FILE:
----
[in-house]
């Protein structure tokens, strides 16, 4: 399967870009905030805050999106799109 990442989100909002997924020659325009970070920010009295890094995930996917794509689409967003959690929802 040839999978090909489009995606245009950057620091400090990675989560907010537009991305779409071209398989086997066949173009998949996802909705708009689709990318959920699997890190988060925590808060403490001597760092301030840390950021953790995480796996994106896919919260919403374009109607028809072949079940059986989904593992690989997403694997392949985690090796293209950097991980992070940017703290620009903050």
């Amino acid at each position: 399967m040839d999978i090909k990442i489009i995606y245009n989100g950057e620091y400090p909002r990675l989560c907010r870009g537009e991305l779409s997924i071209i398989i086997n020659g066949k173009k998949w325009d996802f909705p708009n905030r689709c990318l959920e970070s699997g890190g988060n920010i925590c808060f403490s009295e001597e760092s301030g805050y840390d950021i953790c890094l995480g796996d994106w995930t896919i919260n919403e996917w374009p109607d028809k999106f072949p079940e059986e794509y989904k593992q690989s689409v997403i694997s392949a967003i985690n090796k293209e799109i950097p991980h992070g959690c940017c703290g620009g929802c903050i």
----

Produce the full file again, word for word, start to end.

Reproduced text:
[in-house]
């Protein structure tokens, strides 16, 4: 399967870009905030805050999106799109 990442989100909002997924020659325009970070920010009295890094995930996917794509689409967003959690929802 040839999978090909489009995606245009950057620091400090990675989560907010537009991305779409071209398989086997066949173009998949996802909705708009689709990318959920699997890190988060925590808060403490001597760092301030840390950021953790995480796996994106896919919260919403374009109607028809072949079940059986989904593992690989997403694997392949985690090796293209950097991980992070940017703290620009903050």
């Amino acid at each position: 399967m040839d999978i090909k990442i489009i995606y245009n989100g950057e620091y400090p909002r990675l989560c907010r870009g537009e991305l779409s997924i071209i398989i086997n020659g066949k173009k998949w325009d996802f909705p708009n905030r689709c990318l959920e970070s699997g890190g988060n920010i925590c808060f403490s009295e001597e760092s301030g805050y840390d950021i953790c890094l995480g796996d994106w995930t896919i919260n919403e996917w374009p109607d028809k999106f072949p079940e059986e794509y989904k593992q690989s689409v997403i694997s392949a967003i985690n090796k293209e799109i950097p991980h992070g959690c940017c703290g620009g929802c903050i």